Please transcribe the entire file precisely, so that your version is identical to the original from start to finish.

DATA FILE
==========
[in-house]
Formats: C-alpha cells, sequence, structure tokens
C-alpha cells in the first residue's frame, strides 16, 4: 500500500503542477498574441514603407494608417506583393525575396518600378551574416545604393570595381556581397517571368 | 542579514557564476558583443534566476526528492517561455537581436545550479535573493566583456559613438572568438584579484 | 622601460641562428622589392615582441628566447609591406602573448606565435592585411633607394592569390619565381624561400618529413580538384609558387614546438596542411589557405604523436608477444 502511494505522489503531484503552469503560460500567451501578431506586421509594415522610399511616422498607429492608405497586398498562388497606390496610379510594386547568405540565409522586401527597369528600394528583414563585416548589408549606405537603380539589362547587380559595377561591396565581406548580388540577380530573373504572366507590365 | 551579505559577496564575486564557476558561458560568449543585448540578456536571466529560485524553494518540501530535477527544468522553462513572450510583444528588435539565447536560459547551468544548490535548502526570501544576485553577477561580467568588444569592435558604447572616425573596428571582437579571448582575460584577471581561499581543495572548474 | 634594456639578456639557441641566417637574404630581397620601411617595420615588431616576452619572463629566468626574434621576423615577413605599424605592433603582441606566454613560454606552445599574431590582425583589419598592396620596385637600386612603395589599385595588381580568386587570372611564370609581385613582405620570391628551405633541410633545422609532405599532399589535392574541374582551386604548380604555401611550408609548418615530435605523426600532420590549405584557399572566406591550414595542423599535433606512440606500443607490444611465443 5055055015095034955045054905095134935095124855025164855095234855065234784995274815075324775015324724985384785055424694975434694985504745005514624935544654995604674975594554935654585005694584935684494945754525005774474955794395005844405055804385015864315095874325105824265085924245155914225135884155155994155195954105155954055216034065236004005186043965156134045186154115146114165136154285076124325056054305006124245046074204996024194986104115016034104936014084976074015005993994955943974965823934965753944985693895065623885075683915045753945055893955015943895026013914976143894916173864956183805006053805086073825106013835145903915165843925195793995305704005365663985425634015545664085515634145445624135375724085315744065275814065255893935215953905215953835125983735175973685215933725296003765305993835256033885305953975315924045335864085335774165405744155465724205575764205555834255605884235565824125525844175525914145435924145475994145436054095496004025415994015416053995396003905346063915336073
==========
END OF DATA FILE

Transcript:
[in-house]
Formats: C-alpha cells, sequence, structure tokens
C-alpha cells in the first residue's frame, strides 16, 4: 500500500503542477498574441514603407494608417506583393525575396518600378551574416545604393570595381556581397517571368 | 542579514557564476558583443534566476526528492517561455537581436545550479535573493566583456559613438572568438584579484 | 622601460641562428622589392615582441628566447609591406602573448606565435592585411633607394592569390619565381624561400618529413580538384609558387614546438596542411589557405604523436608477444 502511494505522489503531484503552469503560460500567451501578431506586421509594415522610399511616422498607429492608405497586398498562388497606390496610379510594386547568405540565409522586401527597369528600394528583414563585416548589408549606405537603380539589362547587380559595377561591396565581406548580388540577380530573373504572366507590365 | 551579505559577496564575486564557476558561458560568449543585448540578456536571466529560485524553494518540501530535477527544468522553462513572450510583444528588435539565447536560459547551468544548490535548502526570501544576485553577477561580467568588444569592435558604447572616425573596428571582437579571448582575460584577471581561499581543495572548474 | 634594456639578456639557441641566417637574404630581397620601411617595420615588431616576452619572463629566468626574434621576423615577413605599424605592433603582441606566454613560454606552445599574431590582425583589419598592396620596385637600386612603395589599385595588381580568386587570372611564370609581385613582405620570391628551405633541410633545422609532405599532399589535392574541374582551386604548380604555401611550408609548418615530435605523426600532420590549405584557399572566406591550414595542423599535433606512440606500443607490444611465443 5055055015095034955045054905095134935095124855025164855095234855065234784995274815075324775015324724985384785055424694975434694985504745005514624935544654995604674975594554935654585005694584935684494945754525005774474955794395005844405055804385015864315095874325105824265085924245155914225135884155155994155195954105155954055216034065236004005186043965156134045186154115146114165136154285076124325056054305006124245046074204996024194986104115016034104936014084976074015005993994955943974965823934965753944985693895065623885075683915045753945055893955015943895026013914976143894916173864956183805006053805086073825106013835145903915165843925195793995305704005365663985425634015545664085515634145445624135375724085315744065275814065255893935215953905215953835125983735175973685215933725296003765305993835256033885305953975315924045335864085335774165405744155465724205575764205555834255605884235565824125525844175525914145435924145475994145436054095496004025415994015416053995396003905346063915336073